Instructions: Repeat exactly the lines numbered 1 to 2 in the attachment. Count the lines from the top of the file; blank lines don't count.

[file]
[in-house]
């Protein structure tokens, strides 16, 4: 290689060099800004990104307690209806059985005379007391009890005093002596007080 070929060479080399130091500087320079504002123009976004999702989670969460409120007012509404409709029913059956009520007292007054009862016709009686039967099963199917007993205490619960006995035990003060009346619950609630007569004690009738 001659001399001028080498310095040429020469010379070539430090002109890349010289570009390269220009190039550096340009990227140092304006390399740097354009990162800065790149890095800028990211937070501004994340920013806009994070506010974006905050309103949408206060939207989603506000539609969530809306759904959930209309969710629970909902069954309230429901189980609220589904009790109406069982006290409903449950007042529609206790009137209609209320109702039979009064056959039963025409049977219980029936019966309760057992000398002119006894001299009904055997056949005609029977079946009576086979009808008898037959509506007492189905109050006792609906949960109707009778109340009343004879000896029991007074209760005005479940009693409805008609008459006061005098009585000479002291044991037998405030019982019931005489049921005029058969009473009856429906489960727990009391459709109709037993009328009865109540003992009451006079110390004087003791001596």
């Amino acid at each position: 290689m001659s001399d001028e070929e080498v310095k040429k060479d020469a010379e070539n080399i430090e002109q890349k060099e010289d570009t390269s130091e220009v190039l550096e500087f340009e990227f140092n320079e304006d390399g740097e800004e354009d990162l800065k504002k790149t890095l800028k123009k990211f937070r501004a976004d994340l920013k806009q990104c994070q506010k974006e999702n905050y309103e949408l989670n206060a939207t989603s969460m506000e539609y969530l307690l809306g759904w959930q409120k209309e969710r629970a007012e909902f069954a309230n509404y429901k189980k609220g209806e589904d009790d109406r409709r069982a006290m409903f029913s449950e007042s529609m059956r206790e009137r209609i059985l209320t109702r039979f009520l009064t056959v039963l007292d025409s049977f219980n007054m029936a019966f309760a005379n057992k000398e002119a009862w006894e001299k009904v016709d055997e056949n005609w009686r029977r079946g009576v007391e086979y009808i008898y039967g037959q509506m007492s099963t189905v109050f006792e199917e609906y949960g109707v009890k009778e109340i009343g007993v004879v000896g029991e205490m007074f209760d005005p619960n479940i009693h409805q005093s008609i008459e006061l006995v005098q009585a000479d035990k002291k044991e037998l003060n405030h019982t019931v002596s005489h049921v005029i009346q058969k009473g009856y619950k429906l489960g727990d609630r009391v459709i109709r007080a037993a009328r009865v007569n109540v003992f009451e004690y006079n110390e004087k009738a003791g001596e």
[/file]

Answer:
[in-house]
């Protein structure tokens, strides 16, 4: 290689060099800004990104307690209806059985005379007391009890005093002596007080 070929060479080399130091500087320079504002123009976004999702989670969460409120007012509404409709029913059956009520007292007054009862016709009686039967099963199917007993205490619960006995035990003060009346619950609630007569004690009738 001659001399001028080498310095040429020469010379070539430090002109890349010289570009390269220009190039550096340009990227140092304006390399740097354009990162800065790149890095800028990211937070501004994340920013806009994070506010974006905050309103949408206060939207989603506000539609969530809306759904959930209309969710629970909902069954309230429901189980609220589904009790109406069982006290409903449950007042529609206790009137209609209320109702039979009064056959039963025409049977219980029936019966309760057992000398002119006894001299009904055997056949005609029977079946009576086979009808008898037959509506007492189905109050006792609906949960109707009778109340009343004879000896029991007074209760005005479940009693409805008609008459006061005098009585000479002291044991037998405030019982019931005489049921005029058969009473009856429906489960727990009391459709109709037993009328009865109540003992009451006079110390004087003791001596």